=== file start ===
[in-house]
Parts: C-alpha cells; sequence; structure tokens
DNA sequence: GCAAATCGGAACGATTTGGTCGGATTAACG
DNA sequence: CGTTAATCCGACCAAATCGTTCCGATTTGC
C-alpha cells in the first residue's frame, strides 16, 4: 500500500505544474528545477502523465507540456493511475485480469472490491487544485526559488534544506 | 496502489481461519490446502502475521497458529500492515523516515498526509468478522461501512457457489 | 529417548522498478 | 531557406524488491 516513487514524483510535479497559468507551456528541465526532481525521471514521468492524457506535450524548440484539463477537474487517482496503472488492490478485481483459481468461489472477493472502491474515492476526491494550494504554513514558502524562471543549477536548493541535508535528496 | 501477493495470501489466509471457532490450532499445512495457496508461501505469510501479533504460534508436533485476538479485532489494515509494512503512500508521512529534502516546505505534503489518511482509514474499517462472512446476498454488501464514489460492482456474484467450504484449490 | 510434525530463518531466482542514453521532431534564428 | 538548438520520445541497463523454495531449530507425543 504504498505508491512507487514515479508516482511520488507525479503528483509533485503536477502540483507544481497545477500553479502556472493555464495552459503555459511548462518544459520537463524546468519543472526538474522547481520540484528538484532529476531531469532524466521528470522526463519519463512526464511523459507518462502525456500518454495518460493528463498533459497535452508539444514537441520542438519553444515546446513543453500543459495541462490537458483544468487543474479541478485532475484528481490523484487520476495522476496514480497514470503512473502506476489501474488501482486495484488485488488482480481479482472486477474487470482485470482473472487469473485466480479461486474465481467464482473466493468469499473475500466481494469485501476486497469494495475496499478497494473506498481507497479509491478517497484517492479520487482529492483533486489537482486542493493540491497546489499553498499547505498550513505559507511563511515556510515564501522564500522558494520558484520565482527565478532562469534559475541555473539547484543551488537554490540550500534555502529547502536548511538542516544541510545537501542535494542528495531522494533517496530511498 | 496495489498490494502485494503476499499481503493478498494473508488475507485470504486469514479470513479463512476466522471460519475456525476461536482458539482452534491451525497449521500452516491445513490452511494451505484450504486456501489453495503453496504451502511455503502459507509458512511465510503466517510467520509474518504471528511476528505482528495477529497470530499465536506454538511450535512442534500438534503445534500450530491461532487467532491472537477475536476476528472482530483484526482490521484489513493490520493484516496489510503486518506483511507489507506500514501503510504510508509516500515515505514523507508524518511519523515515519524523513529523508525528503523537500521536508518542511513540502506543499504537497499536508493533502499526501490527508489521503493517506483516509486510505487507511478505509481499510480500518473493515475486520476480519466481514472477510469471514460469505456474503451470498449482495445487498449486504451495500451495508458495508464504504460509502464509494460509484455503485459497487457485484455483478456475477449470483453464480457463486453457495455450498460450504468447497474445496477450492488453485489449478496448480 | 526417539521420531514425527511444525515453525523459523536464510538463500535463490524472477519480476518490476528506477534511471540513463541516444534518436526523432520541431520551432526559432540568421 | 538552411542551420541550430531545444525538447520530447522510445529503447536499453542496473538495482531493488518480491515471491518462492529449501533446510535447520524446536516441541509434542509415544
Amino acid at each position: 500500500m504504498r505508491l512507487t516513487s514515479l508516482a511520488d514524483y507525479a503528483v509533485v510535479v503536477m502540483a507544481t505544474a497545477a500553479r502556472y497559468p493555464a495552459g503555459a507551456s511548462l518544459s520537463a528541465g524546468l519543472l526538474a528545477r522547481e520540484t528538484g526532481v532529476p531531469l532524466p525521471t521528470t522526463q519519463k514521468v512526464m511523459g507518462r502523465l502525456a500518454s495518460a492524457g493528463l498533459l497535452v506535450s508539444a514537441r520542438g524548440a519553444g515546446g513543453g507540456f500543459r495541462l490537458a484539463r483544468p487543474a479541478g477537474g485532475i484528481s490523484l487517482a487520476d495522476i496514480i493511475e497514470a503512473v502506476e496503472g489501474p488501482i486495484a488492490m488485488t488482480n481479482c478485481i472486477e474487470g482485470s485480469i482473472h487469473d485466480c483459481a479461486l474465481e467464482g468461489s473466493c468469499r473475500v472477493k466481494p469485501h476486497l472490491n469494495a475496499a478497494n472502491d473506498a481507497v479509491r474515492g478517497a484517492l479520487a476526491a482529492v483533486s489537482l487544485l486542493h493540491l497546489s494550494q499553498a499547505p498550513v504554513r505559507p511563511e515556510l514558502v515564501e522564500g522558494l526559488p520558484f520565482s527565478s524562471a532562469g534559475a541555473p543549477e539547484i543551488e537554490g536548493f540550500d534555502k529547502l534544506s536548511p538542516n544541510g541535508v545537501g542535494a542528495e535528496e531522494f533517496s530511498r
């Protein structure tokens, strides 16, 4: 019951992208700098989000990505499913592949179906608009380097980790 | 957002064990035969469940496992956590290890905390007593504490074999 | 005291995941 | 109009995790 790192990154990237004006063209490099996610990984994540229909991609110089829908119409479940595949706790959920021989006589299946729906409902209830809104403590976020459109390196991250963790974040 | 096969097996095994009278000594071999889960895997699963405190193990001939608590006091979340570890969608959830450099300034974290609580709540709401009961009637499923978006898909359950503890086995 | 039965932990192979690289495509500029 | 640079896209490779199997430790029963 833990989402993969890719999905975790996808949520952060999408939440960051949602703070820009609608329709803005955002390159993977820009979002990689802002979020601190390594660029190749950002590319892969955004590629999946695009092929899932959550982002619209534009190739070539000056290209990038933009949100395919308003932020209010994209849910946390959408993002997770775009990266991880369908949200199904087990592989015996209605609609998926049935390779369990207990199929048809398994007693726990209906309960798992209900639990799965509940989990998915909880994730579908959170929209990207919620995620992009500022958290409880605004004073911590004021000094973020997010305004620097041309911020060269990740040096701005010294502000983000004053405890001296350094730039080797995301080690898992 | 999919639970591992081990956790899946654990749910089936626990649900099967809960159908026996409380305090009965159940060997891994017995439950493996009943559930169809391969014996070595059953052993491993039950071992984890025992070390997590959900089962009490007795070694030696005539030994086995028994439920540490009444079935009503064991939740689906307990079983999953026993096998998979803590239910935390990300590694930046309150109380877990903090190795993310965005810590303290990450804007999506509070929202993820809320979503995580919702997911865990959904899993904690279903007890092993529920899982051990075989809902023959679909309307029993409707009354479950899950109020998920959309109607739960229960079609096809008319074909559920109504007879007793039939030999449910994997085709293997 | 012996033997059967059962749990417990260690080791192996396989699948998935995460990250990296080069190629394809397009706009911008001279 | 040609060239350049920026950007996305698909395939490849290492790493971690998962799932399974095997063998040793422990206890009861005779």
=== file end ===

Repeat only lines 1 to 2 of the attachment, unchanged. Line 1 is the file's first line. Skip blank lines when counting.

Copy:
[in-house]
Parts: C-alpha cells; sequence; structure tokens